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Why Move to 64-Bit?

One significant motivation for porting your code to 64-bit might be simply keeping up with the times. In addition to the other advantages I mentioned earlier, however, 64-bit mode provides more memory, which may result in faster running time, particularly if your application has a significant number-crunching element.

Let's look now at some of the issues that must be tackled in moving from 32-bit to 64-bit C/C++ code. Perhaps less well-known among the merits and demerits of 64-bit code is the topic of data alignment. Alignment can cause some very knotty problems for the unwary, so that's a good place to start.

Alignment Issues

Alignment dictates the layout of data in memory. To illustrate alignment, imagine you have a simple structure such as this:

//  #pragma pack (1)
  struct AlignSample {
      unsigned size;
      void* pointer;
  } object;

Notice that I've commented out the pragma statement. This preprocessor statement instructs the compiler to enforce a given alignment in the structure. Packing can be important in situations where space is at a premium; for example, in certain specialized networking environments.

In this particular case, the instruction requests no byte-boundary padding in the structure. We'll uncomment the pragma shortly to see its effects. Now we want to investigate size and alignment as they relate to this super-simple structure. Let's do this in a generic way, using a simple template and a function, as follows:

template <typename T>
void sizeAndAlignment() {
    printf(“Size of void %lu\n”, sizeof(T));
    printf(“Alignment of type %s %lu\n”, typeid(T).name(), __alignof(T));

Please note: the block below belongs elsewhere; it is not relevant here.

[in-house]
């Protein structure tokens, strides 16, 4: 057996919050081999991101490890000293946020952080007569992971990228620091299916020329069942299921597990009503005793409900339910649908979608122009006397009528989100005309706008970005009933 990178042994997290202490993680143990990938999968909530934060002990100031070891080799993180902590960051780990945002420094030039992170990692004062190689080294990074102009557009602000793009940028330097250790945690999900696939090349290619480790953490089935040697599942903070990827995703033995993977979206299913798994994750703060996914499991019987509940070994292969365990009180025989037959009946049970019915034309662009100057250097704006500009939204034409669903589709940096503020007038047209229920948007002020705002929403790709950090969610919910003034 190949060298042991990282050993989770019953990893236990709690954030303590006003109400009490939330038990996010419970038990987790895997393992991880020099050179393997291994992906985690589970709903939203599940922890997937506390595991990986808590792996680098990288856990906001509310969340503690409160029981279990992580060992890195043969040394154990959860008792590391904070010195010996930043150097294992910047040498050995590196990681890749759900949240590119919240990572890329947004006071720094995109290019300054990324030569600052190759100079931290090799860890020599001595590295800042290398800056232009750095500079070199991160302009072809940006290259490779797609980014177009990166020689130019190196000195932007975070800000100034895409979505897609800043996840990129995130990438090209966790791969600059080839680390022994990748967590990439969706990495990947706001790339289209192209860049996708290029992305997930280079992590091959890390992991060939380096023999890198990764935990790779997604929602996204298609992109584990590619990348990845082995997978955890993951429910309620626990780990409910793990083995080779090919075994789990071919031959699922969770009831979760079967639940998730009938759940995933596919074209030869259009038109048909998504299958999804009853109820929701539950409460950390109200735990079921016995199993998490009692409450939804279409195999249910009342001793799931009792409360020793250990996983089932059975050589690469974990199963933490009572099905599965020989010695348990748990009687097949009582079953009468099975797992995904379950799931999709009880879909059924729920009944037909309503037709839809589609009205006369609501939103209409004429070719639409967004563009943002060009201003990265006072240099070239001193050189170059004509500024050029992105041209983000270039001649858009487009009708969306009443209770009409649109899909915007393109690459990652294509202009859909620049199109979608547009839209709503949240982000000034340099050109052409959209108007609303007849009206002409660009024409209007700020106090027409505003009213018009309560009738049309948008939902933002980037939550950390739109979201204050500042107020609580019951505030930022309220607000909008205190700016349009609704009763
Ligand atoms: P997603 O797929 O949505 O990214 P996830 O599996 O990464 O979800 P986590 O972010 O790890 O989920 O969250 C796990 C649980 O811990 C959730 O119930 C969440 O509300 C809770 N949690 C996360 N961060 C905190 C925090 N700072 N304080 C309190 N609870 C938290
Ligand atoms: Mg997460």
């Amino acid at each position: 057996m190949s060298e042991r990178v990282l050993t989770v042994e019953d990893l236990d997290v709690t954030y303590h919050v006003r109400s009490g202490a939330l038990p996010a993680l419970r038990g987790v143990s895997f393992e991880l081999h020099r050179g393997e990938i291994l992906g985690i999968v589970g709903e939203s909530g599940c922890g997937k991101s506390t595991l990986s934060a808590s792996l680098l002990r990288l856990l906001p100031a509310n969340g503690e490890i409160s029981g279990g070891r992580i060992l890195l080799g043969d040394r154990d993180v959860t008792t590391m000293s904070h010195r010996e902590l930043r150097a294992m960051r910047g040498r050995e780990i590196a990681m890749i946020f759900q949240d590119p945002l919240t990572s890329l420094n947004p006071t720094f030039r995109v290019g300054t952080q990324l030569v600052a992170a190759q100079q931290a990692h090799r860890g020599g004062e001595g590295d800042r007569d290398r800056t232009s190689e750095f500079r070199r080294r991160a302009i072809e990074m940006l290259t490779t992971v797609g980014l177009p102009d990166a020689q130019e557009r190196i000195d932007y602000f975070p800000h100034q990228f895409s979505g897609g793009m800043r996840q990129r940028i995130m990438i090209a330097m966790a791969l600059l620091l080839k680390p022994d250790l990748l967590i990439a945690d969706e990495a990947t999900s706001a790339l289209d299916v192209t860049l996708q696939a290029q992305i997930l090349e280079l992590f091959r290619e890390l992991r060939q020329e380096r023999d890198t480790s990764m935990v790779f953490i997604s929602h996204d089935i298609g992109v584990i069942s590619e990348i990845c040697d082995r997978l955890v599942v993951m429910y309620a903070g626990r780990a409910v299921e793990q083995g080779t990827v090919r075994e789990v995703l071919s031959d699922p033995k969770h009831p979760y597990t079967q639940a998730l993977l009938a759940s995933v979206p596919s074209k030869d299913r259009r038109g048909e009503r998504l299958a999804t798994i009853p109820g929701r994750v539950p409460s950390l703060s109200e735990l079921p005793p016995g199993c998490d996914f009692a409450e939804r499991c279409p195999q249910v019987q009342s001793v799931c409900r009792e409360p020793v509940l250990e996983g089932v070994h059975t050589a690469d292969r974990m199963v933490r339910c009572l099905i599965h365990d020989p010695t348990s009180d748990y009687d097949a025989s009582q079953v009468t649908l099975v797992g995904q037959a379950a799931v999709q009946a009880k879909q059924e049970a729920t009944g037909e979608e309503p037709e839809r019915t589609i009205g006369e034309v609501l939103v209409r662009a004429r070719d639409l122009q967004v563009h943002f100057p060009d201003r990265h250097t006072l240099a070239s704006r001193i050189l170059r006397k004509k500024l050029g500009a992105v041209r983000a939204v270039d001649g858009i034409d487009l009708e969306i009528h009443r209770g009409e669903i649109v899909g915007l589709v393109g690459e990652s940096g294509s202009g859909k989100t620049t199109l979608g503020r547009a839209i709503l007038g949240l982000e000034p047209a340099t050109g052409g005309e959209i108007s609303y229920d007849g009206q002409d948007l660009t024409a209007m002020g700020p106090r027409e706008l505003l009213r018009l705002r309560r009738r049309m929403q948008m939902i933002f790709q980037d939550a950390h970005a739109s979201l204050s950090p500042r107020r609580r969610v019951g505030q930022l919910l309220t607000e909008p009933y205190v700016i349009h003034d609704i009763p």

This code used run-time type information, also known as run-time type identification (RTTI), with typeid(T).name() to provide some generic data type details.

RTTI is a C++ language add-on that can be used to acquire runtime information about data. RTTI can be used on simple data types, such as integers and Booleans, or (as in this case) on generic types.

Running the C++ Code

Now that we have a generic function, we can call it for a variety of data types. This means that we don't need a separate function for each data type of interest—the generic function infers the correct type for us, which saves us some coding. Let's try it for the AlignSample structure shown earlier:


Here's the program output:

Size of type 16
Alignment of type 11AlignSample 8

In this case, we get to see the size (16 bytes), the inferred data type (11AlignSample), and the alignment requirement (8-byte boundary).

I now uncomment the pragma statement above the structure definition, which produces the following code:

pragma pack (1)
struct AlignSample {
    unsigned size;
    void* pointer;
} object;

Re-running the program produces this output:

Size of type 12
Alignment of type 11AlignSample 1